Cold Peace: Stalin and the Soviet Ruling Circle, 1945-1953

Cold Peace: Stalin and the Soviet Ruling Circle, 1945-1953

Cold Peace: Stalin and the Soviet Ruling Circle, 1945-1953

Cold Peace: Stalin and the Soviet Ruling Circle, 1945-1953

Synopsis

Following his country's victory over Nazi Germany, Joseph Stalin was widely hailed as a great wartime leader and international statesman. Unchallenged on the domestic front, he headed one of the most powerful nations in the world. Yet, in the period from the end of World War II until his death, Stalin remained a man possessed by his fears. In order to reinforce his despotic rule in the face of old age and uncertain health, he habitually humiliated and terrorized members of his inner circle. He had their telephones bugged and even forced his deputy, Viacheslav Molotov, to betray his own spouse as a token of his allegiance. Often dismissed as paranoid and irrational, Stalin's behavior followed a clear political logic, contend Yoram Gorlizki and Oleg Khlevniuk. Stalin's consistent and overriding goal after the war was to consolidate the Soviet Union's status as a superpower and, in the face of growing decrepitude, to maintain his own hold as leader of that power. To that end, he fashioned a system of leadership that was at once patrimonial-repressive and quite modern. While maintaining informal relations based on personal loyalty at the apex of the system, in the postwar period Stalin also vested authority in committees, elevated younger specialists, and initiated key institutional innovations with lasting consequences. Close scrutiny of Stalin's relationships with his most intimate colleagues also shows how, in the teeth of periodic persecution, Stalin's deputies cultivated informal norms and mutual understandings which provided the foundations for collective rule after his death. Based on newly released archival documents, including personal correspondence, drafts of Central Committee paperwork, new memoirs, and interviews with former functionaries and the families of Politburo members, this book will appeal to all those interested in Soviet history, political history, and the lives of dictators.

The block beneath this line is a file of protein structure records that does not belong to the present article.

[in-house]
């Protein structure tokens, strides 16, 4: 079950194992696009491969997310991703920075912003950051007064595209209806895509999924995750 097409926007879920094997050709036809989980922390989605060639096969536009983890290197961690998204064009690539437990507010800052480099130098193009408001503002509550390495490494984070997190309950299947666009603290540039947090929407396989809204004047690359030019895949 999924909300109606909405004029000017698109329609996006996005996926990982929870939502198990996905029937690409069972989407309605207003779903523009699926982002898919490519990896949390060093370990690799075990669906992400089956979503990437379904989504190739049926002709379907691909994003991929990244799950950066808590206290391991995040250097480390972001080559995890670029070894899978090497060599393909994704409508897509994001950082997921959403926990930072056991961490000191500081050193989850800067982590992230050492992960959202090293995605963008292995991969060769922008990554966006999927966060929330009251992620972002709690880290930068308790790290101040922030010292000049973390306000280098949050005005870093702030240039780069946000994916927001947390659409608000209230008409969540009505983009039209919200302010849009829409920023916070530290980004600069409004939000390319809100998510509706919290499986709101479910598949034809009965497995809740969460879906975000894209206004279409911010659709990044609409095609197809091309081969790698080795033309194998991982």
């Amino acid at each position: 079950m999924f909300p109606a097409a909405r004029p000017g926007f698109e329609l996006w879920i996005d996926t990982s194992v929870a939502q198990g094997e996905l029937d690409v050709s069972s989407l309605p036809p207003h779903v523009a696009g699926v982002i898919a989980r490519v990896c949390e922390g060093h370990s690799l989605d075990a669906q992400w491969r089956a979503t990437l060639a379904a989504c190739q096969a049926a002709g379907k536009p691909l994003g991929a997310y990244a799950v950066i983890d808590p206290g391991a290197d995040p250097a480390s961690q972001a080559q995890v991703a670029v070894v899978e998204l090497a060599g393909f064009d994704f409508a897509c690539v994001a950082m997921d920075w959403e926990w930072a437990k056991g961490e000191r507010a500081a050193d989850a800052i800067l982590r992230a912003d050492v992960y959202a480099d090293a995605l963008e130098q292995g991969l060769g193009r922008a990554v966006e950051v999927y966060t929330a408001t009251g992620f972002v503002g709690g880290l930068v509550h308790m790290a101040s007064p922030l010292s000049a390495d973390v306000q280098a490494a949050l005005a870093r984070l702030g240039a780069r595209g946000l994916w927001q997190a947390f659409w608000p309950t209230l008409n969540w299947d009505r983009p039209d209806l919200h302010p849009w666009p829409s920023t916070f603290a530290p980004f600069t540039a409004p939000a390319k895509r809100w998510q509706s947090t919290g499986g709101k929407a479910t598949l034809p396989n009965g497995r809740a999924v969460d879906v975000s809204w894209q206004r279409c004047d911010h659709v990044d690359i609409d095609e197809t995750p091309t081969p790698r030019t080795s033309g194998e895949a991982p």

Excerpt

This is a book about Stalin's relationship with his entourage in the years after World War II. It tells the story of an aging and distrustful despot who habitually picked on and humiliated his companions. Sparing no one, Stalin aimed to infect the ruling circle with the suspicions and insecurities that characterized his own mental world. Such actions seem to confirm a widespread perception of Stalin in these years as a vain, capricious, and highly unstable individual, who was bent on petty revenge and short-term personal domination. Against such a view, this book argues that Stalin's behavior after the war followed a clear political logic. This was, in part, the logic of a dictator seeking to preserve his power in conditions of old age and chronic ill health. It was also, however, the logic of a leader determined to consolidate his position as head of a separate, respected, and powerful socialist system. In order to press home his country's claims as a global power and to put it on a level economic and military footing with the West, Stalin vested authority in committees, elevated younger specialists, and initiated key institutional innovations. No matter how perverse they may have appeared, Stalin's actions did not contradict his wider political objectives. For all their high drama, Stalin's relations with his companions followed a political and administrative logic. The purpose of this book is to unravel that logic.

Stalin's relations with his companions and the evolution of high-level decision making in the postwar period must be set against the backdrop of wider domestic and international events. The devastation of World War II necessitated a massive recovery program involving the rebuilding of plant and housing stock and the demobilization and migration of millions of soldiers and civilians. It was in this context that over the winter of 1946–1947 the Soviet Union experienced the worst natural famine in over . . .

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